To be completely honest I think I mainly just sit at home and wait for someone to invite me to go do something. As I've gotten older this happens less and less frequently, leaving me in my room on the internet or playing video games (which I can no longer do due to an RSI).
I'll try to spend some time thinking about outside-the-norm things that might interest me. I'd love to hear some suggestions someone might have for looking for new things to do. I just find it hard to think of something that truly interests me, completely ignoring the practical or financial aspects of it. I'm always thinking of how I could apply the activity in logical terms.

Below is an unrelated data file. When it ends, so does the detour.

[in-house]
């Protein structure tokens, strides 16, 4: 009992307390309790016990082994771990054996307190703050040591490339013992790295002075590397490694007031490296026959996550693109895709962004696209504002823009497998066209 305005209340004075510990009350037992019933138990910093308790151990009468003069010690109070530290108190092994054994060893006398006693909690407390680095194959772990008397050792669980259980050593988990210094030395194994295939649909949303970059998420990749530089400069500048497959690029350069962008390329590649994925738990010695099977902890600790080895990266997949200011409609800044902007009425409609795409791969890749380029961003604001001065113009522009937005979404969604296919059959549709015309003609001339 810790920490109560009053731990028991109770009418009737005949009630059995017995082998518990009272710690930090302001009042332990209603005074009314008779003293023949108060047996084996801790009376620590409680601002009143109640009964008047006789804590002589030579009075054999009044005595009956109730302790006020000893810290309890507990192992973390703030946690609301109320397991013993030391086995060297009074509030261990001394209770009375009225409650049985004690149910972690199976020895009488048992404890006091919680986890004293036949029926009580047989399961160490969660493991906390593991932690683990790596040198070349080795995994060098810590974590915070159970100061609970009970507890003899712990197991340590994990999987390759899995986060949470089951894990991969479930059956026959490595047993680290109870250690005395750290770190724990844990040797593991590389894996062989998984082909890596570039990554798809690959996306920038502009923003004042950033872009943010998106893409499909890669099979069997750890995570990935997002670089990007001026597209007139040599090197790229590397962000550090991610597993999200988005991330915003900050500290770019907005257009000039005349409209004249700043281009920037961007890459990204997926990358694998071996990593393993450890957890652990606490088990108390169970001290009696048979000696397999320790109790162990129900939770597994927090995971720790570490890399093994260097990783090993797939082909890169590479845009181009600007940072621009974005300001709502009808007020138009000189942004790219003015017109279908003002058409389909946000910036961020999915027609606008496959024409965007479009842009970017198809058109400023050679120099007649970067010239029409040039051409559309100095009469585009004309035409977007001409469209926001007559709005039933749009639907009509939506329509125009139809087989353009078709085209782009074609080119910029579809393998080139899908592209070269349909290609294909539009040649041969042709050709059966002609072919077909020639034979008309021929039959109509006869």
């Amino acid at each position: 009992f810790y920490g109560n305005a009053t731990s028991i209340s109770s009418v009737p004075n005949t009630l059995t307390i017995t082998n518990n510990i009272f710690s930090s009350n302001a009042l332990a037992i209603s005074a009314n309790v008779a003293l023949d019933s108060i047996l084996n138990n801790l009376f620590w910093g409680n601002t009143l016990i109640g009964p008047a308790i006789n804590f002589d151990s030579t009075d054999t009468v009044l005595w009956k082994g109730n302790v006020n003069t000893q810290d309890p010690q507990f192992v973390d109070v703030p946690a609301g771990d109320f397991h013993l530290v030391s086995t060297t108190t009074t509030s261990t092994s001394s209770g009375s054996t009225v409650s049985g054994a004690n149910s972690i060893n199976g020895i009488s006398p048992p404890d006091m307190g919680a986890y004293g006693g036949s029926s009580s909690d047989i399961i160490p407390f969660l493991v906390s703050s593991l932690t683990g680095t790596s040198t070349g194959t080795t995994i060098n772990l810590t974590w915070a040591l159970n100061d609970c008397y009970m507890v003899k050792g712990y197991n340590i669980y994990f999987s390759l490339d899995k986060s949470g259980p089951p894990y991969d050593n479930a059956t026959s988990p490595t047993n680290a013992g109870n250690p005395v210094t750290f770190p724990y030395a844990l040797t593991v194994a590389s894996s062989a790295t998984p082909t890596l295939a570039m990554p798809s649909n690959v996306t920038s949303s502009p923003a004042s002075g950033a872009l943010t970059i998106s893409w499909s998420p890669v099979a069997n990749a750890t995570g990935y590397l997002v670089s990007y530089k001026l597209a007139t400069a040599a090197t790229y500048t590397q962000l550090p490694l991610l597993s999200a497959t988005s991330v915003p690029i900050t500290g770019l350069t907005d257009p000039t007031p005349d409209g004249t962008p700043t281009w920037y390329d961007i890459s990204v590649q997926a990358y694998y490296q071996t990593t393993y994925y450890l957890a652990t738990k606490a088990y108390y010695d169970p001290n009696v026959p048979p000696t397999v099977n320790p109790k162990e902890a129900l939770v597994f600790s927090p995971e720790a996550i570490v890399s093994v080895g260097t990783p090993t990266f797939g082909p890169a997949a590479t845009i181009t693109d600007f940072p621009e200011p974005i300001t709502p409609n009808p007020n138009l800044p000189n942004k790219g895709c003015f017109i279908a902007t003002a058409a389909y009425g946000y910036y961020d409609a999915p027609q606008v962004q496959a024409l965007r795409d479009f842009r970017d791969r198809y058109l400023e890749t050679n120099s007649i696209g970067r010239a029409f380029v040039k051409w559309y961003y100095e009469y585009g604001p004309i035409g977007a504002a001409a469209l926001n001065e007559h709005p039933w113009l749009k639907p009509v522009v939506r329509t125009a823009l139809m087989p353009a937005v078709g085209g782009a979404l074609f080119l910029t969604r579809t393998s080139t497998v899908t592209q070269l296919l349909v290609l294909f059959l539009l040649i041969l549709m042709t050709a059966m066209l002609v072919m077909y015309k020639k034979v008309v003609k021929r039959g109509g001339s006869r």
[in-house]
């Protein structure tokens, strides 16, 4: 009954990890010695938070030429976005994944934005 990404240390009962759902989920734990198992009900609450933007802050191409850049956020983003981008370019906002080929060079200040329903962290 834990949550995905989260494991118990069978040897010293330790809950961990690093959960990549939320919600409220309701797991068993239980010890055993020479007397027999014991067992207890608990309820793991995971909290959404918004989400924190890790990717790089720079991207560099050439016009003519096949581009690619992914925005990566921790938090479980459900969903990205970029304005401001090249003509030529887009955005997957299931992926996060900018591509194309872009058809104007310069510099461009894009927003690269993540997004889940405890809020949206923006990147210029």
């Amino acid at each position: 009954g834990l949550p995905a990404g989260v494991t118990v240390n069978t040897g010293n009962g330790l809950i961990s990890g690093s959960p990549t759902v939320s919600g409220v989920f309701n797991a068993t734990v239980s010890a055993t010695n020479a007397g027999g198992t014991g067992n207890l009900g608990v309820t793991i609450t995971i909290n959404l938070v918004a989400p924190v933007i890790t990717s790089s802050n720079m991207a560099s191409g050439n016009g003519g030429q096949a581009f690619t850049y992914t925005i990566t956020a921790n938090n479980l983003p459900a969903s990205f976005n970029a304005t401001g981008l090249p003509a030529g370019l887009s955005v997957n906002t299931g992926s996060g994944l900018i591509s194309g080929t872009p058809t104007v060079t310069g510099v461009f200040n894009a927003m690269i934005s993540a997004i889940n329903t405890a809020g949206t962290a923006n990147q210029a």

Here's some things I've done and didn't enjoy, and the reasons:
Dancing -- meet women
Learn Spanish -- Job opportunity enhancer/fall back plan
Drink/Party -- meet people (I don't even like alcohol)
Join a Fraternity -- open myself up (horrible idea, the second I got in I wanted out)
Take art classes -- I was envious of people that could draw well
Gym/Exercise -- Make people like me via my physique (I still exercise though as it's healthy)
Two things I've always liked are mountain biking and snow skiing. Skiing is out of the question these days as I simply can't afford it. Mountain biking is fun, but it's not something I can do with other people. *Real* mountain bikers are crazy and the last time I rode with one I hurt myself, and I'm afraid of hurting myself badly by pursuing that route.
|07-06-2008, 07:09 PM||#4 (permalink)|
Join Date: Jun 2008